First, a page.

Emily Rice

Emily Rice is the Features Editor of the Bluefield Daily Telegraph and the Associate Editor of Prerogative Magazine.

Sleep. You might look forward to it all day, you may prefer a firm or a soft mattress, one or two pillows, you might associate it with a falling sensation, you might take medication to help you get it but the one thing most of us have in common? We do not get enough sleep.

Sleep has always been strange to me. I have always had trouble sleeping. I can remember as a very young child willing myself to go to sleep. I would lay in my childhood bedroom and have a competition with myself to see how long I could keep my eyes closed. I also remember laying on a cot in daycare at about four years old, all the other children snoozing around me as I quietly stared up at the ceiling, making up stories in my head.

As I have grown into adulthood, doctors have tried prescriptions, I have tried melatonin, but my body either adjusts to the medication and stays awake anyway, or it is so powerful that I cannot stay awake during the day. On any given night, I could pull an all-niter. This superpower gave me an advantage in high school and college, but nowadays? I am so tired. I live a normal life with a (approximate) 9 to 5 work schedule. So, as I lay in my bed the other night, staring up at the ceiling, counting the hours until my alarm would go off, waiting for sleep to come while I listened to my dog snore, I started thinking...what is sleep anyways?

I have been researching all week for this column and there is so much more to sleep than I ever knew. In fact, there is much more to sleep than even scientists know. In fact, until the 1950s, scientists thought that when we sleep, we are dormant. This means that science used to tell us that when we fell asleep at night, all of our organs stopped but our hearts. Now, we know not only is there activity, but during a stage of sleep called REM, there is even more brain activity than we usually have throughout the day. But, I am getting ahead of myself.

According to the American Sleep Association (ASA), nerve-signaling chemicals called neurotransmitters control whether we are asleep or awake by acting on different groups of nerve cells, or neurons, in the brain. When we fall asleep, certain neurons appear to “switch off” the signals that keep us awake. In simpler terms, the relaxing and comfortable sinking feeling that we get as we fall asleep is actually, to a certain extent, our brains switching off.

After we fall asleep, our bodies enter stages. There are five stages of sleep: one, two, three, four and REM (rapid eye movement). During sleep, we cycle from one to REM and then start over again. According to the ASA, we spend 50 percent of total sleep in stage two sleep. Stage one sleep is a light sleep where we drift in and out of consciousness. As we start to fall deeper, stage two sleep kicks in and our eye movements and brain waves become slower.

Stages three and four of sleep are characterized by something called “delta waves.” These stages are known as deep sleep because there is no eye movement or muscle activity. After this stage, our bodies start to move into the most important stage of sleep, REM.

At this point of scientific understanding, while it cannot be proven yet, scientists believe that REM sleep is when the body sorts through everything that happened throughout the day. Your brain is deciding what to “file” and what to get rid of. People who are deprived of REM sleep reportedly suffer memory loss. According to the ASA, lab rats deprived of REM sleep only survive for about five weeks, while those deprived of all sleep only survive about three weeks.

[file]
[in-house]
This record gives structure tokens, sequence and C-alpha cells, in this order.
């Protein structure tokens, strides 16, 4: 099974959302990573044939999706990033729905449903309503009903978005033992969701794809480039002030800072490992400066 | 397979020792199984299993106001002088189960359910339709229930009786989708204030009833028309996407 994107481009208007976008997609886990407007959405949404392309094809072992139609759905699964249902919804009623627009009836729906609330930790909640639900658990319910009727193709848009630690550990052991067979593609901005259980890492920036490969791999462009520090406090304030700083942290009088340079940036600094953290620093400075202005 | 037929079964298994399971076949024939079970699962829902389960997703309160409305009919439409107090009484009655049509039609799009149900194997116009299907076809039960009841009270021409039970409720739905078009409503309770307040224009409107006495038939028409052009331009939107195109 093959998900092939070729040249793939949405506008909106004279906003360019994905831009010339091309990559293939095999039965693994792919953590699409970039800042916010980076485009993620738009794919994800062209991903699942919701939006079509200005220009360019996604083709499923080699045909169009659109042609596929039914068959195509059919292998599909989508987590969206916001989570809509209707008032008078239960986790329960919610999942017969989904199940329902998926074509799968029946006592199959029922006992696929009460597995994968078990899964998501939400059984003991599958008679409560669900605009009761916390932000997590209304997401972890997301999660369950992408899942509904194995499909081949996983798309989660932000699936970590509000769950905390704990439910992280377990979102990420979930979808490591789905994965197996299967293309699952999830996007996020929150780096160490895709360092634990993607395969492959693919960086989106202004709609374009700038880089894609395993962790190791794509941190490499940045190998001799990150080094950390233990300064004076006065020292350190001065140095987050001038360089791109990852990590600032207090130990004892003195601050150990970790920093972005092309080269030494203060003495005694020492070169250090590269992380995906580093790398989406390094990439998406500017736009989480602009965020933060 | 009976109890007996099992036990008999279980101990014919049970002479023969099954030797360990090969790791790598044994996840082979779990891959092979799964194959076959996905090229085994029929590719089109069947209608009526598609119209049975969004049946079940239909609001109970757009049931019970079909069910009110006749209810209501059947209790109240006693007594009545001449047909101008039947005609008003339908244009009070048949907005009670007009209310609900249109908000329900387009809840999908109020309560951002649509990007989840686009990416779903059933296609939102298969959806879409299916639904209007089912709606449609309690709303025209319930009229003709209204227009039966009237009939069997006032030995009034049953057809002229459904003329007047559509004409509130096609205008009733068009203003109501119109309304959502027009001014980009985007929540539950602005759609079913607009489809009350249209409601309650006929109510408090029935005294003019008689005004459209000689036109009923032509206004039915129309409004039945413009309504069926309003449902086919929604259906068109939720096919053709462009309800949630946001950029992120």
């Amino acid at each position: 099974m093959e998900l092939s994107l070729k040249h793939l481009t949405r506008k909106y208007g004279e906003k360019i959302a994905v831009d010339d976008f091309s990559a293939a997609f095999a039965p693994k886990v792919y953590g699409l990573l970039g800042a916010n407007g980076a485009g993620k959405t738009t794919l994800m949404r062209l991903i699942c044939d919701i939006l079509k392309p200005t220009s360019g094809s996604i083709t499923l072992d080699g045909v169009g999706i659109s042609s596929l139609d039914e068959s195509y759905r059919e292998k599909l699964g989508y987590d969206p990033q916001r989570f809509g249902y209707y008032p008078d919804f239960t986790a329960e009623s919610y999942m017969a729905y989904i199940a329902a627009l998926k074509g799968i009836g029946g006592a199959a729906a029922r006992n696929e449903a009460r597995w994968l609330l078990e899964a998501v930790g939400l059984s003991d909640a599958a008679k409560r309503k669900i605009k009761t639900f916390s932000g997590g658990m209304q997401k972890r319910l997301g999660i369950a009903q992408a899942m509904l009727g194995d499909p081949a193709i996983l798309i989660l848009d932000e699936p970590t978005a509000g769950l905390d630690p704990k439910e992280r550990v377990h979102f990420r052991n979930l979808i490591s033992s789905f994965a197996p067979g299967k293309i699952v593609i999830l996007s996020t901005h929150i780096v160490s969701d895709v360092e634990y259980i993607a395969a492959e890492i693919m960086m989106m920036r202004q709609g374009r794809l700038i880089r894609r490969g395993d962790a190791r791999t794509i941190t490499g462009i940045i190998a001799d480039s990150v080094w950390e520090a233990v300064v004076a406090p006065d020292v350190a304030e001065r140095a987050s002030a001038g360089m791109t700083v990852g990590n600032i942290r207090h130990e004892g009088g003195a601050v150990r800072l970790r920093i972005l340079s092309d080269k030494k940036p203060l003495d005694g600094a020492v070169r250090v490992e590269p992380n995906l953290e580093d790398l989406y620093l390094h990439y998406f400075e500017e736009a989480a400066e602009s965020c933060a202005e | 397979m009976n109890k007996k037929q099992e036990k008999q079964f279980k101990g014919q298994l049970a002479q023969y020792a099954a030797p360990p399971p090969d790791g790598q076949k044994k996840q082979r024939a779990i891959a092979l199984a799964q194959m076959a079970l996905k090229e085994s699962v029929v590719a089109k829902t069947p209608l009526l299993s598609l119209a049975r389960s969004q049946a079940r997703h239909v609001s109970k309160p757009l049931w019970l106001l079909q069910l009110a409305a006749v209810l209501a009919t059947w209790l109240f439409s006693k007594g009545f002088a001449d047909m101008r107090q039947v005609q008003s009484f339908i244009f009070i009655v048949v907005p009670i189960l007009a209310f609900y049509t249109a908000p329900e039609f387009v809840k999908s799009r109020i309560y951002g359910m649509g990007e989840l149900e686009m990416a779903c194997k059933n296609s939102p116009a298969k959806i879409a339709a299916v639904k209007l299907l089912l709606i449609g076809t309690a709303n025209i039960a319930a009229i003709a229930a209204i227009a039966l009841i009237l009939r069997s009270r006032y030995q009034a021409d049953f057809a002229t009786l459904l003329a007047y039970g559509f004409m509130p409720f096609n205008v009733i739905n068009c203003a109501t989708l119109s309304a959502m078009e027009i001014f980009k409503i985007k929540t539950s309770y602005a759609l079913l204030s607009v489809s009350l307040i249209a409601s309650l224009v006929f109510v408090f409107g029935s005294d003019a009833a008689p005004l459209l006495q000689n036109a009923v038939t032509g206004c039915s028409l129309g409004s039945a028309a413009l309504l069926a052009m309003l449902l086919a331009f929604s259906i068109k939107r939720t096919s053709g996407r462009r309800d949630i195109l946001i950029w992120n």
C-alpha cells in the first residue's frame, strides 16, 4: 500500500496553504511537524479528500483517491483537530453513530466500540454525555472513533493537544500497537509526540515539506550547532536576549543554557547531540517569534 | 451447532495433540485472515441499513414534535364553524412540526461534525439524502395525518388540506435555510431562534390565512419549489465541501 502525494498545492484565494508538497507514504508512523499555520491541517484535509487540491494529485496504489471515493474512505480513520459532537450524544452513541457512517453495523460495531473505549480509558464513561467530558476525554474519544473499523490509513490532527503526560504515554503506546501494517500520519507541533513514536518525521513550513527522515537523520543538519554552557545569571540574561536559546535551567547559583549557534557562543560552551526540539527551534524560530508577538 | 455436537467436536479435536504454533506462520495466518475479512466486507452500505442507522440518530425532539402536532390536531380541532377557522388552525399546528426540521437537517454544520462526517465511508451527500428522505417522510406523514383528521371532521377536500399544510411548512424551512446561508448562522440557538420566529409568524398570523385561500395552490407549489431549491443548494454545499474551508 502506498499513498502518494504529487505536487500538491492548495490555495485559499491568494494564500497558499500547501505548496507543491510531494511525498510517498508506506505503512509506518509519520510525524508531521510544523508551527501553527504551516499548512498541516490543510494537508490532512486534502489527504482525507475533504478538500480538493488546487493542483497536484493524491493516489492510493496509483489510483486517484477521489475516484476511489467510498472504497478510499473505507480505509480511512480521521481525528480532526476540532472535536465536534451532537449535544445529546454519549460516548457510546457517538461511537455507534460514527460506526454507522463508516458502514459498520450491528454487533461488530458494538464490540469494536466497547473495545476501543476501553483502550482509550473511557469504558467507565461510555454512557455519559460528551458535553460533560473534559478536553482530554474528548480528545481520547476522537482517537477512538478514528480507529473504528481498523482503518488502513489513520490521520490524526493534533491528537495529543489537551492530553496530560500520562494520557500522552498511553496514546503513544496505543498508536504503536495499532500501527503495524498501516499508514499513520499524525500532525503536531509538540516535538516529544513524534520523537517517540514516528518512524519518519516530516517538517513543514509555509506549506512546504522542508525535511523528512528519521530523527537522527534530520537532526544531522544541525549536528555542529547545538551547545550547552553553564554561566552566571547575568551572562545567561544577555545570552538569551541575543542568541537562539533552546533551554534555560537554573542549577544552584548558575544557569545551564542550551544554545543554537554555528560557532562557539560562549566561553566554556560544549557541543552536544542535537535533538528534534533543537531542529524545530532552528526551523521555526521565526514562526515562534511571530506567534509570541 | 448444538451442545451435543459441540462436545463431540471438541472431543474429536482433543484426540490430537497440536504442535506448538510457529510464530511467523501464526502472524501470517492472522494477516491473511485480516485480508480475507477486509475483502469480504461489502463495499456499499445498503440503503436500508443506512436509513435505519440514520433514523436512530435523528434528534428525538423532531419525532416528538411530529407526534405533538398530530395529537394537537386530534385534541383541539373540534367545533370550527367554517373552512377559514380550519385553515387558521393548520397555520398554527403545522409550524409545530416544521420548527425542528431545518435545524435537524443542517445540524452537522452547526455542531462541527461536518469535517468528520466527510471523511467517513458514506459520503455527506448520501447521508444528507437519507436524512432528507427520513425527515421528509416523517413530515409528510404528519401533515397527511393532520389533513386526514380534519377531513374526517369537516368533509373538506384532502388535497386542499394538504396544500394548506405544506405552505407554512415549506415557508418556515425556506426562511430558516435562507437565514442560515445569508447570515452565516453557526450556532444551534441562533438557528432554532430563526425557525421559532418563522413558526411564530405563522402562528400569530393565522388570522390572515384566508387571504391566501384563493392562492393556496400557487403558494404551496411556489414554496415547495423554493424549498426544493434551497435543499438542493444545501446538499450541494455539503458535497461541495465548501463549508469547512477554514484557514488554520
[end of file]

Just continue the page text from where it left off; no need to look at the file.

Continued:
We obviously need sleep, but how much? Well, new studies suggest that how much sleep we need depends on how we live our lives, but adults from age 18 to 64 need seven to nine hours of sleep and adults 65 and older need seven to eight hours of sleep. However, because of the important developmental changes that happen in our brains, children under the age of 18 need a lot more sleep. In fact, the National Sleep Foundation breaks the age groups down into six categories, ranging from newborns (need 14 to 17 hours of sleep per day) to teenagers (need 8 to 10 hours of sleep per day).

All right, you can put your pencils down, I am putting away the chalkboard. I have always been fascinated by science and can get carried away. I could write about this all day, and do not even get me started on dreams.

Sometimes even when I have technically slept for long enough, I still feel exhausted. This can be largely attributed to the quality of sleep that we get. I know I am not alone in this, so here are some tips and tricks to getting the best quality of sleep.

According to the National Sleep Foundation, you can get better sleep by sticking to a sleep schedule and practicing a relaxing bedtime ritual. In addition, exercising daily, avoiding caffeine and alcohol and turning off all electronics before bed can help us get better sleep. That last one I have some trouble with. I have always gone to sleep with the television turned on. It never kept me awake until the last few years.

I have been making some changes in my life lately. I am planning more for the future instead of my early twenties when everything was “in the moment.” I have started an exercise routine and I am trying to eat healthier. I think finally figuring out what is enough sleep for me will be integral to my overall health. Even more than that, I think getting quality sleep will be the final puzzle piece in my more healthy lifestyle. So, I am going to try to follow all the rules to get better sleep and I will let you know how it goes. Until then, sweet dreams!